Work Requirements Would Undo A Signature Biden AccomplishmentRoundup
tags: social welfare, Social Policy
Molly Michelmore is an associate professor of history at Washington & Lee University and the author of Tax and Spend: The Welfare State, Tax Politics and the Limits of American Liberalism.
Democrats seem to have a $1.75 trillion deal in place to advance big chunks of President Biden’s Build Back Better agenda. Yet, the compromises required to secure support from moderates have infuriated many on the left, including sacrificing paid family leave and Medicare drug price negotiation. Yet, maybe the biggest loss won’t receive as much attention. The bill extends the expanded Child Tax Credit (CTC), but only for one more year before Congress would need to renew it again. To paraphrase President Biden, this program is a Big Effing Deal — extending it permanently had the potential to be as consequential for children as the Social Security Act of 1935 was for seniors.
Economists estimate that the expanded CTC, if made permanent, could lift more than 4 million children out of poverty — a reduction of 40 percent.
The key to this reduction is enabling even families with no earnings to qualify for the full credit.
But Sen. Joe Manchin III (D-W.Va.), whose opposition torpedoed the paid leave program, also worries that the CTC — as well as the broader Build Back Better agenda — would produce what he calls an “entitlement society.” In early September, Manchin told CNN, “if we’re going to help the children … the people should make some effort.” One solution? Work requirements.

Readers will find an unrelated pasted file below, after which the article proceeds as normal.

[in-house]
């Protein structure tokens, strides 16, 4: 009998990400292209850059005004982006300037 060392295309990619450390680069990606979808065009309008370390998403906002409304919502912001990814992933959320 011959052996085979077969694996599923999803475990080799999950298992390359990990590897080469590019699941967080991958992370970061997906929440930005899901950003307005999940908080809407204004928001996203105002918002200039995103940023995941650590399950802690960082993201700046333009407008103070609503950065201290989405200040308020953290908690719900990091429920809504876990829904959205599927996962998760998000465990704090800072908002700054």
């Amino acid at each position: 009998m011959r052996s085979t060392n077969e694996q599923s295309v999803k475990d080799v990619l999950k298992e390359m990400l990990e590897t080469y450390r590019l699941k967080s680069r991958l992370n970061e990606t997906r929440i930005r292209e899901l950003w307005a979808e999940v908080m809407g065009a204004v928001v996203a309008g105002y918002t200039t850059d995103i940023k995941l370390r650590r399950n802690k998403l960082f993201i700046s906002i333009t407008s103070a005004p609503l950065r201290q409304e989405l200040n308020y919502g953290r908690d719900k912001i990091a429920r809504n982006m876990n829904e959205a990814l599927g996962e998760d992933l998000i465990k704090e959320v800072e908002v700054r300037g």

Manchin and other proponents of work and training requirements argue that they encourage poor families to develop “better skill sets.” Pointing to the supposed success of the 1996 Personal Responsibility and Work Opportunity Reconciliation Act, the conservative American Enterprise Institute claims that “work requirements for parents receiving public aid lead to better outcomes for their children” including “higher graduation rates, better access to health care, and better economic mobility when they grow up.”
But there is little evidence — contemporary or historical — to support such rosy claims. This is because work requirements have never been about helping the poor. Rather, proponents care more about saving money, scoring political points and policing the line between those deemed deserving of public assistance and those who are not. Too often, work requirements have actually hurt the people who need help the most. That would certainly be the case with the CTC, with the damage coming at the expense of children.
Work requirements have a long history. In the 19th and early 20th centuries, social welfare reformers in the United States and elsewhere divided the poor into “deserving” and “undeserving” categories. Those who were unable to work — because of age, disability or ill-health — deserved pity and a subsidy, albeit a meager one. Reformers dubbed the “able-bodied poor,” by contrast, undeserving and often consigned them to the “work house.”
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